The Indian Police Service simply known as Indian Police or IPS, is one of the three All India Services of the Government of India.�In 1948, a year after India gained independence from Britain, the Imperial Police (IP) was replaced by the Indian Police Service.
The IPS is not a law enforcement agency; rather it is a civil service in which officers are selected on the basis of professional merit as proven by competitive examinations, and to which all police officers are professionally identified. Police officers are employed by the police departments of respective states of India.
The First Police Commission, appointed on 17 August 1865, contained detailed guidelines for the desired system of police in India and defined police as a governmental department to maintain order, enforce the law, and prevent and detect crime. The Indian Police Service is not a force itself but a service providing leaders and commanders to staff the state police and all-India Para-Military Forces. Its members, who are all at least university graduates, are the senior officers of the police. With the passage of time Indian Police Service’s objectives were updated and redefined, the rules and functions of an Indian Police Service Officer are as follows:
Much before the Independence, superior police officers belonging to the Imperial Police (IP) were appointed by the Secretary of State on the basis of competitive examination. The very first open civil service examination for the service was held in England in June, 1893 and the top ten candidates were appointed as probationers of the Indian (Imperial) Police. However, it is not possible to pinpoint a date on which it could positively be claimed that the Indian Police came into being. In around 1907, the Secretary of States officers were directed to wear the letters “IP” on their epaulettes to distinguish them from the other officers not recruited by the Secretary of State. In this sense, 1907 could be regarded as the starting point for the Indian Police.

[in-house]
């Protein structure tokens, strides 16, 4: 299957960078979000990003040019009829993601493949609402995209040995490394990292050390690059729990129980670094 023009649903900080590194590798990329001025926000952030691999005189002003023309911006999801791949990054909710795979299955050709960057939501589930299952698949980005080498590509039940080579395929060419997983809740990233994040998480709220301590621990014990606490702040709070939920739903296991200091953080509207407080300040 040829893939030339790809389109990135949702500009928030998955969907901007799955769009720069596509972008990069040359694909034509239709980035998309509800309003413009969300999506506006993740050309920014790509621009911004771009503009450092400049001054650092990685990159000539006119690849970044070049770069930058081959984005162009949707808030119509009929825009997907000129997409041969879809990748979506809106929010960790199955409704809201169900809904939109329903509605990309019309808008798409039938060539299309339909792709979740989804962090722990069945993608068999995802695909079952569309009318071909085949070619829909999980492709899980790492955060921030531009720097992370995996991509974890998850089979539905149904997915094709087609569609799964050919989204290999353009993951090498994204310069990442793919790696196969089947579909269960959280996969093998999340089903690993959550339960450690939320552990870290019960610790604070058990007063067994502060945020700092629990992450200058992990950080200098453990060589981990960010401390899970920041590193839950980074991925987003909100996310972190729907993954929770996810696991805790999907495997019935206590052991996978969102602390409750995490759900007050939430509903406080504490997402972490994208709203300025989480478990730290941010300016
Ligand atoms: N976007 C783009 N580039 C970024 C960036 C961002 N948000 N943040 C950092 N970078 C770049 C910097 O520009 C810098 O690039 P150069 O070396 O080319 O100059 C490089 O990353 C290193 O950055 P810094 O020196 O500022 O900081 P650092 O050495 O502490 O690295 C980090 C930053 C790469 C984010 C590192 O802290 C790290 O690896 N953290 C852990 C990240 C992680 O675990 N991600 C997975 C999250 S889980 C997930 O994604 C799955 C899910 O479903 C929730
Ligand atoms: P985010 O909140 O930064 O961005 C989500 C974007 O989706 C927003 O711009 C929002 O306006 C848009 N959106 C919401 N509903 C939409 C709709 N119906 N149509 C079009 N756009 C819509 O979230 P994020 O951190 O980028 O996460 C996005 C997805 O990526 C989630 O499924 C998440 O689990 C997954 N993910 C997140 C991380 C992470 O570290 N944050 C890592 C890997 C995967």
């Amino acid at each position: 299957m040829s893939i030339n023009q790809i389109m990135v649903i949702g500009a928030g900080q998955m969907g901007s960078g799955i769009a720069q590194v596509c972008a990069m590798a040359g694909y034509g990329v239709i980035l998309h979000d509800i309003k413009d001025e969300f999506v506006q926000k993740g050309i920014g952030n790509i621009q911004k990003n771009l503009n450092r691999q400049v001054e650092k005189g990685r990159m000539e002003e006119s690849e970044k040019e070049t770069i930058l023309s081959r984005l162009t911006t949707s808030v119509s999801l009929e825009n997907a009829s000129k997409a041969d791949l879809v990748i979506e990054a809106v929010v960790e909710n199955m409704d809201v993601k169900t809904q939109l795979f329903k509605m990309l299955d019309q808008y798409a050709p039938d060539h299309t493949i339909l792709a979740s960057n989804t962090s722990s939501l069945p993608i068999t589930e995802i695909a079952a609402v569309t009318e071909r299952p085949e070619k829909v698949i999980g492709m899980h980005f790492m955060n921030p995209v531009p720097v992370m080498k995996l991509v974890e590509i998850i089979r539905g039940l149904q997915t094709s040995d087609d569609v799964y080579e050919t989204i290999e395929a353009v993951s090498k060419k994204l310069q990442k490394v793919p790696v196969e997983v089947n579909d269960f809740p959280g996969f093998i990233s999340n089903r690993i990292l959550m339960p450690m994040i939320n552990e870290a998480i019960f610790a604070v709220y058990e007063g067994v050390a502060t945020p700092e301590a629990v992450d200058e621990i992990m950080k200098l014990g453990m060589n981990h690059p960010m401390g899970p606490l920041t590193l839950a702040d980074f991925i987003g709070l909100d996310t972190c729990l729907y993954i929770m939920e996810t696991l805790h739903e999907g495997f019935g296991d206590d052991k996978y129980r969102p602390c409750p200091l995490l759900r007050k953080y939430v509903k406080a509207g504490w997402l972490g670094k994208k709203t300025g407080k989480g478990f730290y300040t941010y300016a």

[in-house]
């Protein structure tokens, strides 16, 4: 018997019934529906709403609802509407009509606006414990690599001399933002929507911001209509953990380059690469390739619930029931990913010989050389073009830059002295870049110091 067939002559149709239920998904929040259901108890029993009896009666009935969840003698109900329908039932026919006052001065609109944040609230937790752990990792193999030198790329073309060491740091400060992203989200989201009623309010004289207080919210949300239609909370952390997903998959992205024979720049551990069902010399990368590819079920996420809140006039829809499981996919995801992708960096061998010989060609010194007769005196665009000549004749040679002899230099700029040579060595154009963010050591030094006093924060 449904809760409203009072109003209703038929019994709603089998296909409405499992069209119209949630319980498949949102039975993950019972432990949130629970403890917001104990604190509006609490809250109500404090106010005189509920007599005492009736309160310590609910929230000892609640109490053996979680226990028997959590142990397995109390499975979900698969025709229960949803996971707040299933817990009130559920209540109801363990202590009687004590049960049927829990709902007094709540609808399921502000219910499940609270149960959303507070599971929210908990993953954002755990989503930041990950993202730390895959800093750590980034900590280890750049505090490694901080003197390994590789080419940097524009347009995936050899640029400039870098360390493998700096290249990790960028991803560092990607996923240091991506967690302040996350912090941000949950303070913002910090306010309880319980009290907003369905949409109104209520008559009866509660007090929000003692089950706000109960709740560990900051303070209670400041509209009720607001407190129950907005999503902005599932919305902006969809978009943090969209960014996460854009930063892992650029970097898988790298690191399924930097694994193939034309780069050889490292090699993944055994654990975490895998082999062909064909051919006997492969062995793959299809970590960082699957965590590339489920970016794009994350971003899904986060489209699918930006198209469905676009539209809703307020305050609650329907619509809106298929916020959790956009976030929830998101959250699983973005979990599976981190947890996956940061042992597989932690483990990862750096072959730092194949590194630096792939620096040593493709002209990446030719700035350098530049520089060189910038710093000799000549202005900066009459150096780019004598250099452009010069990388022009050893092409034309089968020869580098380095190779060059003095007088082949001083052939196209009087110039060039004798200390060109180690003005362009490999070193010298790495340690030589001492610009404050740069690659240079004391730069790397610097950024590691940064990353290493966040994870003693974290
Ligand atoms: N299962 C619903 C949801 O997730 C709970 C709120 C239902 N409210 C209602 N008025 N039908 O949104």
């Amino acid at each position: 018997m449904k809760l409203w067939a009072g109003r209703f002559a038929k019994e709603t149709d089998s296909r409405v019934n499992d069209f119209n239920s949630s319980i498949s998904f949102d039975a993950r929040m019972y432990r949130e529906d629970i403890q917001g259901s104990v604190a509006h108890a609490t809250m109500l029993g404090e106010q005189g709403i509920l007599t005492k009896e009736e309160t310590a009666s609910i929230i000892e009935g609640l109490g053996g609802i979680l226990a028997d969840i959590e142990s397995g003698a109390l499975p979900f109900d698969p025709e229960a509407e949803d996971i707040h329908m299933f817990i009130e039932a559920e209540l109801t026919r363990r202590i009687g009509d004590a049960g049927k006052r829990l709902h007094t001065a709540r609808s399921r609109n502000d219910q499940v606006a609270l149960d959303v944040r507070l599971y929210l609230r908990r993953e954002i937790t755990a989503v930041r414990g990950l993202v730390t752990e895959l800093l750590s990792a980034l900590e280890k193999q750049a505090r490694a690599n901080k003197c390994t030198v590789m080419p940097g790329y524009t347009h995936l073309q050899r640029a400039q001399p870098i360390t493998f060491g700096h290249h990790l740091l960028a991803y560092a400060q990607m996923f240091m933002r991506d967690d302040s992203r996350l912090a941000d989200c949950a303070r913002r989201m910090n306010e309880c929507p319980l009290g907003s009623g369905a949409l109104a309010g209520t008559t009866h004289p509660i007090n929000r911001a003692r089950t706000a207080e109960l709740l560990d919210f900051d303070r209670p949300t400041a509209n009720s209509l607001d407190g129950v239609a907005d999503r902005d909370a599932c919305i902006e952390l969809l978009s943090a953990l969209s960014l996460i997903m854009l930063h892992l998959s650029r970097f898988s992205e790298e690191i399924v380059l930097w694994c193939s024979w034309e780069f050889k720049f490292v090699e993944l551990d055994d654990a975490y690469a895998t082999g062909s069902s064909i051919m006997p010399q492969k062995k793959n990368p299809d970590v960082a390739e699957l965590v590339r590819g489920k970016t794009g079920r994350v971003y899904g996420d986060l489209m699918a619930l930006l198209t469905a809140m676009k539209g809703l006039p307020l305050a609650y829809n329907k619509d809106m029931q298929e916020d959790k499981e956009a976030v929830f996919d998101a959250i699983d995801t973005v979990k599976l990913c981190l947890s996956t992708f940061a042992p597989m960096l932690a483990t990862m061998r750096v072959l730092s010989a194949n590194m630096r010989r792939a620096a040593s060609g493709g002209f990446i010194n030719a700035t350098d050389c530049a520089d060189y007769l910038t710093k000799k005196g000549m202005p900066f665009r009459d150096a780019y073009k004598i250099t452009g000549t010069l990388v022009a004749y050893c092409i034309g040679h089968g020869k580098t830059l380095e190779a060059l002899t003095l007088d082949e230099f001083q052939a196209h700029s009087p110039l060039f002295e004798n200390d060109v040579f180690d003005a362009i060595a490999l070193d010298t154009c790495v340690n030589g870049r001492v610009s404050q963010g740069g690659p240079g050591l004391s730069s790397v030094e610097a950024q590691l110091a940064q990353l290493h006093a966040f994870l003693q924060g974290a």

REFORMS ORDERED BY THE SUPREME COURT (1996-2006)
Prakash Singh, one of the former Director Generals of Police of the states of Assam and subsequently Uttar Pradesh and finally Director General of the Border Security Force, initiated a Public Interest Litigation (PIL) in the Supreme Court of India, asking the court to investigate measures to reform the police forces across India to ensure the proper rule of law and improve security across India.
Several measures were identified as necessary to professionalize the police in India:
Three new authorities will be created in each state, to prevent political interference in the police and also to make the police accountable for their heavy-handedness, which will include the creation of:
In 2006, due to a lack of action by all the state governments in India, the Supreme Court of India ordered the state governments to report to it why the reform measures outlined were not implemented. After being questioned in front of the judges of the Supreme Court of India, the state governments are finally starting to reform the police forces and give them the operational independence they need for fearless and proper law enforcement. Tamil has been in the forefront of application of the new referendum.
The authorized cadre strength of Indian Police Service is 4720. (3270 Direct Recruitment Posts and 1450 Promotional Posts).